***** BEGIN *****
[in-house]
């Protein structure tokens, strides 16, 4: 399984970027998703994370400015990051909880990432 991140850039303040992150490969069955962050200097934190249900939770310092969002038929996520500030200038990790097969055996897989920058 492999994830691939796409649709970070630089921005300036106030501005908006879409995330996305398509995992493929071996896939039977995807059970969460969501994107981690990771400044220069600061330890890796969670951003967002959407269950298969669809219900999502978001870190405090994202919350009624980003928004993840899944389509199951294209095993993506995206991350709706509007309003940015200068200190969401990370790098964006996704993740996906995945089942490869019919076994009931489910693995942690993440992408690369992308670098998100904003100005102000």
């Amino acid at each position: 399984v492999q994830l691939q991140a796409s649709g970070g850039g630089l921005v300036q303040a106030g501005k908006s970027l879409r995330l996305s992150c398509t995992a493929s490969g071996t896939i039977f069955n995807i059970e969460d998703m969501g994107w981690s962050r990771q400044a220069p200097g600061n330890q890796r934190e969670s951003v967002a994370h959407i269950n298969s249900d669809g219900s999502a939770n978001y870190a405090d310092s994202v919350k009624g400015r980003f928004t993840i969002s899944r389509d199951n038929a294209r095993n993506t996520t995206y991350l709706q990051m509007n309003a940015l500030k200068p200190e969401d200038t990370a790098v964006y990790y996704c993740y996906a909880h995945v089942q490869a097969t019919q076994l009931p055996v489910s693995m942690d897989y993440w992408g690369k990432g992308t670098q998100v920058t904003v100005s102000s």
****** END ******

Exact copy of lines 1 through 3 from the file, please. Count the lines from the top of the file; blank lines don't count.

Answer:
[in-house]
């Protein structure tokens, strides 16, 4: 399984970027998703994370400015990051909880990432 991140850039303040992150490969069955962050200097934190249900939770310092969002038929996520500030200038990790097969055996897989920058 492999994830691939796409649709970070630089921005300036106030501005908006879409995330996305398509995992493929071996896939039977995807059970969460969501994107981690990771400044220069600061330890890796969670951003967002959407269950298969669809219900999502978001870190405090994202919350009624980003928004993840899944389509199951294209095993993506995206991350709706509007309003940015200068200190969401990370790098964006996704993740996906995945089942490869019919076994009931489910693995942690993440992408690369992308670098998100904003100005102000």
């Amino acid at each position: 399984v492999q994830l691939q991140a796409s649709g970070g850039g630089l921005v300036q303040a106030g501005k908006s970027l879409r995330l996305s992150c398509t995992a493929s490969g071996t896939i039977f069955n995807i059970e969460d998703m969501g994107w981690s962050r990771q400044a220069p200097g600061n330890q890796r934190e969670s951003v967002a994370h959407i269950n298969s249900d669809g219900s999502a939770n978001y870190a405090d310092s994202v919350k009624g400015r980003f928004t993840i969002s899944r389509d199951n038929a294209r095993n993506t996520t995206y991350l709706q990051m509007n309003a940015l500030k200068p200190e969401d200038t990370a790098v964006y990790y996704c993740y996906a909880h995945v089942q490869a097969t019919q076994l009931p055996v489910s693995m942690d897989y993440w992408g690369k990432g992308t670098q998100v920058t904003v100005s102000s």